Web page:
enter image description herewant to shrink home ie sda5 and expand root ie sda3

Device        Start       End   Sectors   Size Type
/dev/sda1      2048  20469759  20467712   9.8G Linux swap
/dev/sda2  20469760  28469247   7999488   3.8G BIOS boot
/dev/sda3  28469248  48939007  20469760   9.8G Linux filesystem
/dev/sda4  48939008  49133567    194560    95M EFI System
/dev/sda5  49133568 976771071 927637504 442.3G Linux filesystem

New partition

Device Start End Sectors Size Type /dev/sda1 2048 20469759 20467712 9.8G Linux swap /dev/sda2 20469760 28469247 7999488 3.8G BIOS boot /dev/sda3 28469248 79622143 51152896 24.4G Linux filesystem /dev/sda4 79622144 80670719 1048576 512M EFI System /dev/sda5 80670720 976773119 896102400 427.3G Linux filesystem

  • While you're in gparted, try cleaning up your partition order. You've got swap first? Typically partitioning should be boot, root, home then swap. The simplest method is often the best method. – user857648 Aug 10 '18 at 19:05
  • @beertempest: How is your way "simplest"? Why is your partition order "the best method"? You're making stuff up. – waltinator Aug 10 '18 at 23:27
  • It's not "my" partition order. It's the typical order for partitioning fresh installs. Do some research before you accuse people of something. – user857648 Aug 11 '18 at 18:59
  • @beertempest I thought swap was usually after boot? – George Udosen Aug 13 '18 at 2:36
  • @GeorgeUdosen Swap is not being accessed as much as the root or home partitions during regular use so to speed read/write times up between root and home a bit it's better off last in the order. – user857648 Aug 13 '18 at 22:18

Yes, you can do this, but it's a little more complicated.

You MUST boot from some other medium (Live USB, Live CD, network boot from your local network, ...) and run gparted. /dev/sda? MUST NOT be mounted during this process. You should have reliable power, and not be running on battery.

"Free Space" (which you will create by shrinking /dev/sda5) can only be added to adjacent partitions, so you will have to move partitions around.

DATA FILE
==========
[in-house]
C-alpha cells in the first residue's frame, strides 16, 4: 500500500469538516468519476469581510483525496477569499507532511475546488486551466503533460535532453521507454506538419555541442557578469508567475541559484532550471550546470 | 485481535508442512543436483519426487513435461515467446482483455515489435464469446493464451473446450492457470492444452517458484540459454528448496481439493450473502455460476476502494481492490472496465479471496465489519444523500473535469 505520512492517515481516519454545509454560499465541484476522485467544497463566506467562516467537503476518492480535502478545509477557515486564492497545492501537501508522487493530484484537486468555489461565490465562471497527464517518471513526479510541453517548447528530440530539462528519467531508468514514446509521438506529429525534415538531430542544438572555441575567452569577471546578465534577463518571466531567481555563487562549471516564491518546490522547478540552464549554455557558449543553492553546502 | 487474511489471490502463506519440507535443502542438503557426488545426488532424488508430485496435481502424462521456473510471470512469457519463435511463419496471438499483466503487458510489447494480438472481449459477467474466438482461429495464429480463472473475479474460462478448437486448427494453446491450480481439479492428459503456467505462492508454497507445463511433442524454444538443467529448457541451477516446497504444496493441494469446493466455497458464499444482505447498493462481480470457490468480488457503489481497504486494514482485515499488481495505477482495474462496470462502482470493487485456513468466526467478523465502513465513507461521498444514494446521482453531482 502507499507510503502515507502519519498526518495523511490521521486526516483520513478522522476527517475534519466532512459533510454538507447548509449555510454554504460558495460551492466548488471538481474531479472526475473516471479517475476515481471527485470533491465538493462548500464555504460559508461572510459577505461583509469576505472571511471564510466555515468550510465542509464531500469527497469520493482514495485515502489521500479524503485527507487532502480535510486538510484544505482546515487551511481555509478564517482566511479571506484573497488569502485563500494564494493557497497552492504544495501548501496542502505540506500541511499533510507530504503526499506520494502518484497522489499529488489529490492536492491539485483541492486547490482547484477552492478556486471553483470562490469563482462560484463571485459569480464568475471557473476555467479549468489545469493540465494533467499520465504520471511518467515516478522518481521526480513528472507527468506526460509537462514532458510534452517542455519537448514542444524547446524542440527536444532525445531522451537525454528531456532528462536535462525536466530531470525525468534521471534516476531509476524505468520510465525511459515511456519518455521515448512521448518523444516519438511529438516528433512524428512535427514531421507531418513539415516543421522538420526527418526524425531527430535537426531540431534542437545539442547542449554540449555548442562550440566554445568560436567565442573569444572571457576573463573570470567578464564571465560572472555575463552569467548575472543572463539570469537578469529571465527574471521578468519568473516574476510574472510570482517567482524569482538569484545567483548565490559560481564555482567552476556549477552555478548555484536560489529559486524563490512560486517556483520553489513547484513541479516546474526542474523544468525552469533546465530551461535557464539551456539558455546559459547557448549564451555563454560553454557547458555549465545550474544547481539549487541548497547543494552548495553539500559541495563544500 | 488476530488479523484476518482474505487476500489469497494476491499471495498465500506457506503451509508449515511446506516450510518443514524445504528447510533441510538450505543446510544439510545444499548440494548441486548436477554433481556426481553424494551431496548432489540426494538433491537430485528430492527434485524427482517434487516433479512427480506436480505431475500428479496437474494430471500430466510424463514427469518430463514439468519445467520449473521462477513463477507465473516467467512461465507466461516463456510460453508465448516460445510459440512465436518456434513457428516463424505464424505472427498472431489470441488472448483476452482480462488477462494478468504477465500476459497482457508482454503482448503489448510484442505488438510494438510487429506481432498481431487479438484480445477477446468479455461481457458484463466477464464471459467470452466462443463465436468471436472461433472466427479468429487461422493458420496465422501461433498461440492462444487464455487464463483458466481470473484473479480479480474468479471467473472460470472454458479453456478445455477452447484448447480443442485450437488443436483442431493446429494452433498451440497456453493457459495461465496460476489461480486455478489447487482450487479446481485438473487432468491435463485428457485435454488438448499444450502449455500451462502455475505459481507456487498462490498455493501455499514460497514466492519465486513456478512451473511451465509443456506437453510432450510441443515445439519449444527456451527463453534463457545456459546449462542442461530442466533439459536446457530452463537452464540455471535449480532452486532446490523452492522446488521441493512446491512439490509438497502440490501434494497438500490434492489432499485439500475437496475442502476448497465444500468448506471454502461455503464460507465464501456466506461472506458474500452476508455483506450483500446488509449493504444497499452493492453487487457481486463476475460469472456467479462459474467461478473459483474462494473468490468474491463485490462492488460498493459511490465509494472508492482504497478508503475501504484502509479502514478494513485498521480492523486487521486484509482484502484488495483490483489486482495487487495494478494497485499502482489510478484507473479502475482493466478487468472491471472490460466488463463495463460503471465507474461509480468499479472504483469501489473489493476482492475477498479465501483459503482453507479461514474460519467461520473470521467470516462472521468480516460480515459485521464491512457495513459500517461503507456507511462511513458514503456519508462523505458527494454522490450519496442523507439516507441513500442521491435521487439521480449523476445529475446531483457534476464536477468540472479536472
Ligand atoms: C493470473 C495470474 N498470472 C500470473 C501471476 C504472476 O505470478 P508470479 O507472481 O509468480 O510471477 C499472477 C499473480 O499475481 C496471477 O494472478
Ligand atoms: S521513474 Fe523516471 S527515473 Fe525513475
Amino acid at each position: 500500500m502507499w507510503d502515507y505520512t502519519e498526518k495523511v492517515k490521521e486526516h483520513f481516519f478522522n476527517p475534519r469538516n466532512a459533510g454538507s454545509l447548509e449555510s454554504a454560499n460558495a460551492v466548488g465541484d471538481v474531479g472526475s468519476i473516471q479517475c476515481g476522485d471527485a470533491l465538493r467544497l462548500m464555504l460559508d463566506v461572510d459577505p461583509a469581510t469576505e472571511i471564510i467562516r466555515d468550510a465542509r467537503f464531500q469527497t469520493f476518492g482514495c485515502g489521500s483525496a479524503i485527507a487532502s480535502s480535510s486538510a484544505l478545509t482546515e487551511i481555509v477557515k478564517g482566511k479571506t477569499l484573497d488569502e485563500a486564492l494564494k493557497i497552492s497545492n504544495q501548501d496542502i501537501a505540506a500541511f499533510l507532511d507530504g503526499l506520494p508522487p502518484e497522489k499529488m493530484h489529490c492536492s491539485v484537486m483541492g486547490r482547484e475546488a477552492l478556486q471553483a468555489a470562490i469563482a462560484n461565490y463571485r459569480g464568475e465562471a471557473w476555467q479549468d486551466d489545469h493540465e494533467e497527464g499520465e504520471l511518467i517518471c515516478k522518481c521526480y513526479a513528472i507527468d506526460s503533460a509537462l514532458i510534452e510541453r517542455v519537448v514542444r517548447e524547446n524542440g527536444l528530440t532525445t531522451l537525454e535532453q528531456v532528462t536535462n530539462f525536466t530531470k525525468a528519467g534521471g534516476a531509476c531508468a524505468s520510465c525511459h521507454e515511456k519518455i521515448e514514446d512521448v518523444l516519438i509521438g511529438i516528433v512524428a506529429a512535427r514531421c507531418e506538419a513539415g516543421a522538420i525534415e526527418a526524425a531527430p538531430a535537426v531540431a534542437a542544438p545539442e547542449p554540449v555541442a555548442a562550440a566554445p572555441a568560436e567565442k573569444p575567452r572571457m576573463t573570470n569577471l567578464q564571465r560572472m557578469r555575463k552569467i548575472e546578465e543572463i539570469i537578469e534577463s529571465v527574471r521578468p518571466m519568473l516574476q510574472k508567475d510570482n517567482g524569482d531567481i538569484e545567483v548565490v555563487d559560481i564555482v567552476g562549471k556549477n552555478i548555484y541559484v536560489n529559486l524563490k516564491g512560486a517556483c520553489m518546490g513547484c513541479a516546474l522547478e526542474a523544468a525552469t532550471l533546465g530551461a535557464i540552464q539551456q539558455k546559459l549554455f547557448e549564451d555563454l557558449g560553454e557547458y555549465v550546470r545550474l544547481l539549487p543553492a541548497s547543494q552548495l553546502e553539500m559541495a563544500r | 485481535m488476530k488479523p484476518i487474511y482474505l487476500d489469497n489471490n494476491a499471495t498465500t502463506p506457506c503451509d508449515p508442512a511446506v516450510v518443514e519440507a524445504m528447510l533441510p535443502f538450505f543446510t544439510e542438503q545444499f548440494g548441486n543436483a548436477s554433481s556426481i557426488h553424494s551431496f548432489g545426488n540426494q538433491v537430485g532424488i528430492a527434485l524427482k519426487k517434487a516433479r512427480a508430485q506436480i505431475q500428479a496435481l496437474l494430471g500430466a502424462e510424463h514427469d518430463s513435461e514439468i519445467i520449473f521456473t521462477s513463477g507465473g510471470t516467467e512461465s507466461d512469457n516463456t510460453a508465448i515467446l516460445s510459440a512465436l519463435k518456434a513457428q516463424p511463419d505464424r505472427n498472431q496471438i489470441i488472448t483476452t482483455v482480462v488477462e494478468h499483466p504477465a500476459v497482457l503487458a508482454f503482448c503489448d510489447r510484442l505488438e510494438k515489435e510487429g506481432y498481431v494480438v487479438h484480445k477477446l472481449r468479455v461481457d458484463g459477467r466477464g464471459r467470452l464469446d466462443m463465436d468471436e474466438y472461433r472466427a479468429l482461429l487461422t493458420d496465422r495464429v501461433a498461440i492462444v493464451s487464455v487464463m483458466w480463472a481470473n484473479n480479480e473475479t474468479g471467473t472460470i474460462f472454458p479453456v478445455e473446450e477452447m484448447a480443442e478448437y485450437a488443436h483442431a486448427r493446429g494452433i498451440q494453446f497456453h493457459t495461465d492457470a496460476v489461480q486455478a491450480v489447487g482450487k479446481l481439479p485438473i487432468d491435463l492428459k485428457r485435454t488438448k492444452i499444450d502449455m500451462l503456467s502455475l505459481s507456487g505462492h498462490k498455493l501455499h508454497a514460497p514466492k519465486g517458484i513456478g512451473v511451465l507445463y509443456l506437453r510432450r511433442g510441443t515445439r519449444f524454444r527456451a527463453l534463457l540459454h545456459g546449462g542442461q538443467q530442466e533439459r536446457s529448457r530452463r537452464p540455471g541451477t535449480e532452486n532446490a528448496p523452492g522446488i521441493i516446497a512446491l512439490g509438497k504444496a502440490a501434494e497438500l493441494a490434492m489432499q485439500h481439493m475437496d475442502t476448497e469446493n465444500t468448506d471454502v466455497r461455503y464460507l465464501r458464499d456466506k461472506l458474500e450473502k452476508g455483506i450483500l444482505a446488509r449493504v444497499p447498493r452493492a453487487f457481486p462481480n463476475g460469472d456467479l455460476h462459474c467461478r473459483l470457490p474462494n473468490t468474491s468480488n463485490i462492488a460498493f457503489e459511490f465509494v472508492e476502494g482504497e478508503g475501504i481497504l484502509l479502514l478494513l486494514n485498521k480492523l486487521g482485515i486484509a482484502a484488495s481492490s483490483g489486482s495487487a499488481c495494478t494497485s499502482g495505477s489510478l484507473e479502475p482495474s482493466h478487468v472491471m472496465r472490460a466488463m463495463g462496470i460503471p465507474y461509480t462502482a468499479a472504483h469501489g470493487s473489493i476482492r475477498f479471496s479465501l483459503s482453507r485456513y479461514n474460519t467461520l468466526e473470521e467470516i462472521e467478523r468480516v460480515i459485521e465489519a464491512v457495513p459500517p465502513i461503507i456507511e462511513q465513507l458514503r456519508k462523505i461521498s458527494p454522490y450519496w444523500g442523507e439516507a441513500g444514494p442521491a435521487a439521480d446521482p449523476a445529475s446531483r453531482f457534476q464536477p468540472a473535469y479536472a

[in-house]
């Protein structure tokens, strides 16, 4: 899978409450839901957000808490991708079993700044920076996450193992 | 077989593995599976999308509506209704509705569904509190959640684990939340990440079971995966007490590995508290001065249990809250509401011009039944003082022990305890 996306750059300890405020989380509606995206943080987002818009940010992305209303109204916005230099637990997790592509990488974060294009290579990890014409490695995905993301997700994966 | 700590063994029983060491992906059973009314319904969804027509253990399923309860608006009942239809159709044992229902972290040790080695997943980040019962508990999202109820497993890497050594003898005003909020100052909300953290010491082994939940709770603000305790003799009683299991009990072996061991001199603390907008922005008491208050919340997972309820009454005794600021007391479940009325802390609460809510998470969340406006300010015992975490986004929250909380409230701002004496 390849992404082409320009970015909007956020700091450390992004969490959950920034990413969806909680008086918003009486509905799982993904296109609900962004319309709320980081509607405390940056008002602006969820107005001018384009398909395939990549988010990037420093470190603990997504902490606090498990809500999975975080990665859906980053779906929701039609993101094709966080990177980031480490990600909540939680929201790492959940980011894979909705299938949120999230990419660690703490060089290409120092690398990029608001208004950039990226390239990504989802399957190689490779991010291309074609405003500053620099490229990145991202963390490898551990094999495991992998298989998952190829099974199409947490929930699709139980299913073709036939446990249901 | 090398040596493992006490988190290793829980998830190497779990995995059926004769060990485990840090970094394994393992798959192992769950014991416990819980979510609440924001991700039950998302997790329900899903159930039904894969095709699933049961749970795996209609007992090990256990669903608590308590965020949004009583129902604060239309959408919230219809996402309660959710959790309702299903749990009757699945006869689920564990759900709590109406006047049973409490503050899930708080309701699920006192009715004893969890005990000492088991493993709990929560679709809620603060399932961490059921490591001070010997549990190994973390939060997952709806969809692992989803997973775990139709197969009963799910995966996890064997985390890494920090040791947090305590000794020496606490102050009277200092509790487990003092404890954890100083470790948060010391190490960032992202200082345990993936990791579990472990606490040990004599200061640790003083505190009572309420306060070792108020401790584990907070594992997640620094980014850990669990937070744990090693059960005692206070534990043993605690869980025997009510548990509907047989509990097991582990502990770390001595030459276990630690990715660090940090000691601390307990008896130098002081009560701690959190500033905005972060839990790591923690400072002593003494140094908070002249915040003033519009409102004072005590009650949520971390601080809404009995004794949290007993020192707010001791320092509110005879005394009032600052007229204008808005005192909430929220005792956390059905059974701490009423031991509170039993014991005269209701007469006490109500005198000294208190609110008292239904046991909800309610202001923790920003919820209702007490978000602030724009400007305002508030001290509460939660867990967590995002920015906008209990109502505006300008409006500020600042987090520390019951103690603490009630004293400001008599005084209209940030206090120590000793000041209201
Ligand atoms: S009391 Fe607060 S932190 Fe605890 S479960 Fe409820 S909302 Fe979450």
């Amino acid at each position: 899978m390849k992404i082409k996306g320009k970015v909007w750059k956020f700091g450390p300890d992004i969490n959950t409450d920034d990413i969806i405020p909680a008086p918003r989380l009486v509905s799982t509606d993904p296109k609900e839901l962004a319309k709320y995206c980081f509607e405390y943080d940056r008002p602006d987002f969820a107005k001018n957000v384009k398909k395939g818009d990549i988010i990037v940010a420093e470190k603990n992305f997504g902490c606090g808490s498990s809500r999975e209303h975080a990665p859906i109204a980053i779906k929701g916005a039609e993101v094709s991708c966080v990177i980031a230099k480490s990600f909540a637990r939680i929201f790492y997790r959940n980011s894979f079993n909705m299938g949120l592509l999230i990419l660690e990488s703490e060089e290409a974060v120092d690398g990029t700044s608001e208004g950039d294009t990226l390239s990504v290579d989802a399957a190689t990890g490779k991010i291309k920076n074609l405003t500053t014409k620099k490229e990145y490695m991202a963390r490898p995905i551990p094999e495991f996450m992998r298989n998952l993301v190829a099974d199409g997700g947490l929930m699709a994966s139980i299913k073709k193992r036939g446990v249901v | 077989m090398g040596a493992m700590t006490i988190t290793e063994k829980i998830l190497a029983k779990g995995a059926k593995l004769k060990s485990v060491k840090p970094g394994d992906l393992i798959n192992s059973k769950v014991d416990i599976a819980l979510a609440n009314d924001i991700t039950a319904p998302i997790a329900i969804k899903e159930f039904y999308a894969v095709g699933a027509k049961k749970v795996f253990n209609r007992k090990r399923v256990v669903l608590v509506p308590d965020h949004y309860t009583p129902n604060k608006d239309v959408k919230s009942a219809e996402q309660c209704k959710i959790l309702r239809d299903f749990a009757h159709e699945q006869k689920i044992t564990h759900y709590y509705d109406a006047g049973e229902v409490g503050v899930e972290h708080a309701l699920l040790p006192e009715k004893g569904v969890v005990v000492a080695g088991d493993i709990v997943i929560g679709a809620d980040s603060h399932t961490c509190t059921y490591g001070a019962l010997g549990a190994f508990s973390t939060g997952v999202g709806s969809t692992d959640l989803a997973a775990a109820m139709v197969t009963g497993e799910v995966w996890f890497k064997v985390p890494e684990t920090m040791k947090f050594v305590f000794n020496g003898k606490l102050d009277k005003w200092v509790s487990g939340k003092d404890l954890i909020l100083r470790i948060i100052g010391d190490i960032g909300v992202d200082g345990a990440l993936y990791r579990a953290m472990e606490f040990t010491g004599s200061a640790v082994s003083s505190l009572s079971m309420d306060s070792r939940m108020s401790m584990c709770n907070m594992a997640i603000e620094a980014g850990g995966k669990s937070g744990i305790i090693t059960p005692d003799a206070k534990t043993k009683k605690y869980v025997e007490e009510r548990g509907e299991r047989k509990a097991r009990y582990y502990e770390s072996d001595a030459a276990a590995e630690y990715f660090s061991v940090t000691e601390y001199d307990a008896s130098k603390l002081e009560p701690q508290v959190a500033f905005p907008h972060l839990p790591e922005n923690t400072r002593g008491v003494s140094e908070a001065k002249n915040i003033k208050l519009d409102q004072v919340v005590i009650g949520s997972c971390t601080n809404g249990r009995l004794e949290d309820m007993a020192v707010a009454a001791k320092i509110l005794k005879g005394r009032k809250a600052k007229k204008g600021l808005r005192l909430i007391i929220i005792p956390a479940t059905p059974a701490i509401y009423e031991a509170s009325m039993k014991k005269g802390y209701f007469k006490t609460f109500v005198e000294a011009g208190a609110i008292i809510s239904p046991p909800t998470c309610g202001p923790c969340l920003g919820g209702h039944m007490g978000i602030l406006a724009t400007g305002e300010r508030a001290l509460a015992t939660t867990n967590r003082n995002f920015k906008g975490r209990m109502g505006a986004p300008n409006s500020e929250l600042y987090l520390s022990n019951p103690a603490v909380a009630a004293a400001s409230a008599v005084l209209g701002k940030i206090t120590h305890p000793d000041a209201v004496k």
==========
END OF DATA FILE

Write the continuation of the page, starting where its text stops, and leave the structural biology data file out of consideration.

All of this is from within gparted:

Select /dev/sda5.

Menu->Partition->Move/Resize will bring up a window like thisexample of gparted resize/move

When you set the new partition size, be sure to have all of your free space in Free space preceeding.

This will create Free space between /dev/sda4 and /dev/sda5.

Select /dev/sda4 and Menu->Partition->Move/Resize.

Then, move /dev/sda4 to the other side of the "Free space" by clicking on the up-arrow in "Free space preceeding".

Finally, select /dev/sda3, Menu->Partition->Move/Resize and adjust the "New size".

Examine the list of pending operations, double-checking for misexpressed intent. Fix as needed. When there's a match between what you want to do and what gparted is going to do, click the checkmark and stand back.

  • thanks. but after resizing i'm unable to boot i'm pasting new partition image plz help – Shailey999 Aug 12 '18 at 12:39

You sure can. Download gparted. Boot off that and you can resize the partitions. When your done resizing and have applied your changes, boot into your linux kernel. Gparted only resizes physical volumes, so you'll then have to resize the logical volume and the file system. See examples below.

  • Extend the volume in LVS: lvextend -l 100%FREE /dev/vg1/root
  • Resize Filesystem: resize2fs /dev/sda5

Yes, it is possible. You could boot your computer with a live medium that has a partition manager and use it to resize your partitions. Trying to do so after booting your system is usually not possible.

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